On mass immigration as a phenomenon

While writing The Tribe I found two of my main interests, in the existential background to life and in mass immigration as a phenomenon, fusing and coming together in ways that I am still exploring and finding interesting.

I think this coming-together has helped me to address one of the fundamental questions of our time in the book, namely,

Why is mass immigration such a troubling phenomenon for ‘host’ communities or people?
Even using this word ‘phenomenon’, which I know annoys some people in its vagueness, helps to guide us towards the sort of answers I have been coming up with.

It helps because it does not limit how we address what is going on in the act of describing it. For one thing, it helps us to avoid locating the source of trouble in immigrants themselves, as if there is something wrong with them. But it also avoids locating the troubles in what I am calling here, for want of a better word, ‘host’ communities or people – as if there is something wrong with them.

Treating mass immigration as a phenomenon allows us to avoid committing ourselves to the fray on one side or another simply in the act of describing it. It may appear too broad and wide-ranging. But in being so, it allows us to include the full range of aspects which others do not consider; indeed how they seek to describe it can feature as part of what we are looking to describe.

This points towards one of the underlying themes of my book: that the way we interpret the world is part of the world we are looking to interpret – and must be taken into account if we are to see things accurately. The phenomenon of mass immigration includes how we interpret mass immigration and different aspects of it. It allows us to consider immigrants themselves as a block but also as individual people who have decided to move countries. It allows us to consider those who feel uncomfortable about immigration, but who do not convert that discomfort into hostility towards immigrants – and also those who do. It allows us to consider the role of pro-immigration activists and politicians. It allows us to consider how tabloids treat immigration in an often crude way, at least in their front pages – and how other news media have made it an issue in different ways, indeed sometimes primarily as a reaction to the tabloid treatment.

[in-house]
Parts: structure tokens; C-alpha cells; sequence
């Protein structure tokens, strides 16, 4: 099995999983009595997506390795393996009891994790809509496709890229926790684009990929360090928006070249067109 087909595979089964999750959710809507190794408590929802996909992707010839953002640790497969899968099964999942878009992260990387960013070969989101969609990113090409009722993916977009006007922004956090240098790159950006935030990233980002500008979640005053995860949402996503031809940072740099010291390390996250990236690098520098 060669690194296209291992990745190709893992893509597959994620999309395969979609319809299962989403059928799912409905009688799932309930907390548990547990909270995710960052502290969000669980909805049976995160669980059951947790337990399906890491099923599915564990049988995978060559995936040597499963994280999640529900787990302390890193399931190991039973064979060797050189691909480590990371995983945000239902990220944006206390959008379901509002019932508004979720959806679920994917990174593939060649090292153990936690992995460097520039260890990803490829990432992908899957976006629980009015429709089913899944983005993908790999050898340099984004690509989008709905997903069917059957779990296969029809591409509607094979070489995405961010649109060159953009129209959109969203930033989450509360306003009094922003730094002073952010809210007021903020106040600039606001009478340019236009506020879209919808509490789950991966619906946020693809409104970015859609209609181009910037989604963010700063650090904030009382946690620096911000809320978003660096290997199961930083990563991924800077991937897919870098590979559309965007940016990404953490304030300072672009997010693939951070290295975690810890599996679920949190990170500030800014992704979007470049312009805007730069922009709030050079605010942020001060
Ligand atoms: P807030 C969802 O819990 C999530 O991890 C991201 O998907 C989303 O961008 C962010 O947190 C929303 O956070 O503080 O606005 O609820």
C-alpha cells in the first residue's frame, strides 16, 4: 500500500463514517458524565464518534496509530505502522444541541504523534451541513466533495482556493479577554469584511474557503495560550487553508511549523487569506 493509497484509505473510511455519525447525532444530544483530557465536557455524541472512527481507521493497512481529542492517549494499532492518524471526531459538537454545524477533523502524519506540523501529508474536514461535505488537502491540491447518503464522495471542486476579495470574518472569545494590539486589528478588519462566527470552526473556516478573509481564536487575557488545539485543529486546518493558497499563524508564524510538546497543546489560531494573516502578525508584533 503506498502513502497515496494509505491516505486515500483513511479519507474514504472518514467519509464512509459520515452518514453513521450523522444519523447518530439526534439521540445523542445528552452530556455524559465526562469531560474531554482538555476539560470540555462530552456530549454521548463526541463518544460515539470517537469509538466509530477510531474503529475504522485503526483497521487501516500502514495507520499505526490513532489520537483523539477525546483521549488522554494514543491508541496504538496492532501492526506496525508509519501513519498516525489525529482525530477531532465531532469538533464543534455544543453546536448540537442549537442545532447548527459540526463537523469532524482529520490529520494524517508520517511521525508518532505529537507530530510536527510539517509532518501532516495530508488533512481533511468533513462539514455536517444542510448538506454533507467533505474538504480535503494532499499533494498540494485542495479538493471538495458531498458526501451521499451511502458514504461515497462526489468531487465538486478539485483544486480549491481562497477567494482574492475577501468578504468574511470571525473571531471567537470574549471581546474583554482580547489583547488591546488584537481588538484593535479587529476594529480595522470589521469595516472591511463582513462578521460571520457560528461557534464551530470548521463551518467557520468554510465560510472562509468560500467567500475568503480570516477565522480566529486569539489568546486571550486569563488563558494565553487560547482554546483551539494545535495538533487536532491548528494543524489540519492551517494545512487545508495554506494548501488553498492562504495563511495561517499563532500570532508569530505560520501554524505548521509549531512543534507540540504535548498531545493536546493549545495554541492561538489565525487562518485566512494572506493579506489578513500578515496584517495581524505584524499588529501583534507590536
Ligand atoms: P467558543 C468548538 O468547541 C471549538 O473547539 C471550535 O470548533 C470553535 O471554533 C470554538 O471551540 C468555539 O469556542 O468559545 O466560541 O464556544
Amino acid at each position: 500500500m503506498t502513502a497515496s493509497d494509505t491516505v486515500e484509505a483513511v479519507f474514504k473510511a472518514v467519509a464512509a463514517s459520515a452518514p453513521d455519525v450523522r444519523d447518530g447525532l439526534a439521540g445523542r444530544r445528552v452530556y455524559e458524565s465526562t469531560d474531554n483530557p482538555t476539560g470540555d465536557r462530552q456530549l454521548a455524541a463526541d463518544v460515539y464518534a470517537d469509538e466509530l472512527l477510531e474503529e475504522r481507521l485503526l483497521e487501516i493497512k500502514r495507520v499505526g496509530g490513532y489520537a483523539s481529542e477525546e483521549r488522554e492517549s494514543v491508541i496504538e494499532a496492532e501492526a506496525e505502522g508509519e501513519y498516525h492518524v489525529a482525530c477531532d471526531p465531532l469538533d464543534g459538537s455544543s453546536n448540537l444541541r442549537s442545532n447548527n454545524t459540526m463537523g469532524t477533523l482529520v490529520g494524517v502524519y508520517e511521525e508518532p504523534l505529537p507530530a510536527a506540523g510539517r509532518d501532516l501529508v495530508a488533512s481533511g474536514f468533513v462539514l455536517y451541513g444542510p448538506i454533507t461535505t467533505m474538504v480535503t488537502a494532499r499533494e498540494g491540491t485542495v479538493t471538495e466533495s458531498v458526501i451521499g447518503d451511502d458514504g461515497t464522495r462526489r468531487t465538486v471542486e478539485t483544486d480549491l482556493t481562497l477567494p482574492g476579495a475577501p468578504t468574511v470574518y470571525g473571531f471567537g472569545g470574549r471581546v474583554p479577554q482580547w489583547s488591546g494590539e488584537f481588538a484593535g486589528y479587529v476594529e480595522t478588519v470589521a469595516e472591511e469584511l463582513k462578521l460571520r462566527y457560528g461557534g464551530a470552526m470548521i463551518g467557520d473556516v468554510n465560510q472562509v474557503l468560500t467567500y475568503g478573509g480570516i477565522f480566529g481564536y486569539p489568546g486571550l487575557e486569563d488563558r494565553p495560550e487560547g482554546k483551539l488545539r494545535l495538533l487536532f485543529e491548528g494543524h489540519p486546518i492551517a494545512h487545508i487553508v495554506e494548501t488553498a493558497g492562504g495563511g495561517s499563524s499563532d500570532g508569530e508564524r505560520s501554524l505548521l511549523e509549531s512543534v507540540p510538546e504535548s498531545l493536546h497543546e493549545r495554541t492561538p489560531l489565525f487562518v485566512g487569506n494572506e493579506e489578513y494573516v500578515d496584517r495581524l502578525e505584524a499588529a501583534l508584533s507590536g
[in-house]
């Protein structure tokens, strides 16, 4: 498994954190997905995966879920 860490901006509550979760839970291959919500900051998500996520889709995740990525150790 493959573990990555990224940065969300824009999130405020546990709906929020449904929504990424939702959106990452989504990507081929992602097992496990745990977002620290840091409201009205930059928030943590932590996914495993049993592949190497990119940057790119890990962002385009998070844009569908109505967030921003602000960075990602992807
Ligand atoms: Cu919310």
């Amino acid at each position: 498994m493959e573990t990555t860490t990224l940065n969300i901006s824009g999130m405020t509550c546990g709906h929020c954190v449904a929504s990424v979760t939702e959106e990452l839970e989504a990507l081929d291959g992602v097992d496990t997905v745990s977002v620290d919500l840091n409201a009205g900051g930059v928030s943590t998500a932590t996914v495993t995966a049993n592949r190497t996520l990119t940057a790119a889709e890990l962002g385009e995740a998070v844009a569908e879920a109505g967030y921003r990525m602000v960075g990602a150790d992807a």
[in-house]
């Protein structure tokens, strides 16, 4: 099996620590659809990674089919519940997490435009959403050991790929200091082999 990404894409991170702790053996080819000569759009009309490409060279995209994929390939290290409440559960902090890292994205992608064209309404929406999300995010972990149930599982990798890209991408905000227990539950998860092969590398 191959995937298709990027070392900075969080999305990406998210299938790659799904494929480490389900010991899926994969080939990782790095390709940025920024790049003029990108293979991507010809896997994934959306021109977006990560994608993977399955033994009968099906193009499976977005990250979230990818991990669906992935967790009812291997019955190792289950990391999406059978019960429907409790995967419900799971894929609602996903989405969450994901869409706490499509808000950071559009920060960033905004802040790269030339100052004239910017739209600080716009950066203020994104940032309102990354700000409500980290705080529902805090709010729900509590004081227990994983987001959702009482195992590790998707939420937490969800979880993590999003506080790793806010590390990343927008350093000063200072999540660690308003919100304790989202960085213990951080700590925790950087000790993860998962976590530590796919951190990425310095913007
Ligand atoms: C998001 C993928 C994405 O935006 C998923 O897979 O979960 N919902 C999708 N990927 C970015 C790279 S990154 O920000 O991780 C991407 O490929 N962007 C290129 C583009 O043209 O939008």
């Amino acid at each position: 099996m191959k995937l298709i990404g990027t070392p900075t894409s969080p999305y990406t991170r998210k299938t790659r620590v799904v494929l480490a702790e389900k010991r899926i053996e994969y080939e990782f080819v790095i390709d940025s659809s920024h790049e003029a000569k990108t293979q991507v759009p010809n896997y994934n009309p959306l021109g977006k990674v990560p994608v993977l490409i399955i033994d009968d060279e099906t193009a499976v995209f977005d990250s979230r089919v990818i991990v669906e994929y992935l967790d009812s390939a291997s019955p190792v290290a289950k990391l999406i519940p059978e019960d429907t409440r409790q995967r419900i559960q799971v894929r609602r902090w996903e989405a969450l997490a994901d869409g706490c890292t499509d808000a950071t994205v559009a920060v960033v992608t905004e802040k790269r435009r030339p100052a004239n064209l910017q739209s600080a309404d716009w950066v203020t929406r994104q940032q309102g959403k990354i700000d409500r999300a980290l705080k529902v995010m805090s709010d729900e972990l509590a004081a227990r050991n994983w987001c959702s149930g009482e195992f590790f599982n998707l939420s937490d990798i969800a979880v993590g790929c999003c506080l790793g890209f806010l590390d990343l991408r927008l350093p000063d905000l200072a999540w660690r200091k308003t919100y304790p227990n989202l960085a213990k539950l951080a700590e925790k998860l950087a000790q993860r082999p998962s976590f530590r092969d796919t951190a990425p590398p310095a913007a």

To allow all these considerations to exist is what addressing mass immigration as a phenomenon means in practice. It means seeing the world not as an object to be described in the same way we would describe objects, with fixed properties and easily-reached conclusions, but as a dynamic whole in which we are all participants and our participation is crucial to what is going on. It brings us towards the nature of social and political power, in which some participants are more important than others, and in which we can grab a piece of that power by aligning to it.

In The Tribe, I have written extensively about mass immigration in this way, as a phenomenon which is much wider and more interesting than our judgemental, rationalistic political discourse allows. Of course I’ve written about it principally in relation to liberal-left politics, because that’s what the book is all about. In doing so I’ve drawn out how these politics are often dubious and even dishonest, but also how they have been successful and looking at some of the consequences of this success – not least on working class people in the Unfavoured Groups chapter.

Sometimes looking over the book I’ve thought that maybe I’ve talked about immigration too much – at the expense of other issues. On the other hand though, I think it deserves this level of treatment. As one of the defining issues of our times, immigration remains little understood in public life. Hopefully, my book will help to change that a little bit.

The Tribe is now available for £12 (RRP £14.95) with free postage to UK addresses. Use coupon TRIBE at imprint.co.uk/tribe.

For more about the book, see my previous blogpost here.


  1. Given that the mass immigration of the last twenty years, not to mention that of the post war era, has changed Britain and England in particular, more profoundly than at any point in its previous history, I don't see how you cannot write so much about it.

    Frankly, I am very open in saying that I think it has been an utter catastrophe. The post-war immigration was problematic enough introducing as it did race politics and new forms of crime. But the waves of the last twenty years have already started a non-violent civil war, and if Islam continues to grow and its associated atrocities of mass child rape, suicide bombings and gangsterism in Labour run locales do not abate then there will be a real civil war.

    And if you think I'm exaggerating, consider that three different Army officers have all told me that they regularly train for, in their words, 'the day it goes tits up with the Muslims'.

    One thing I find fascinating is why when the major Jewish organisations are up in arms about anti-semitism, does one a) not find them placing the blame where it really lies (Islam) and b) why they do not relent in their decades long support for mass immigration and multiculturalism.

    It has hard to have sympathy with organisations which have invited a problem on to themselves (though one which has barely impacted their lives compared to what its down to thousands of children in Rotherham, Rochdale, Telford, Oxford, Newcastle etc etc.) and yet don't have the guts to really reflect on their own role in that.

    Frankly, I think we are all in huge collective denial and at the same time, the political class is s###ing themselves about it.


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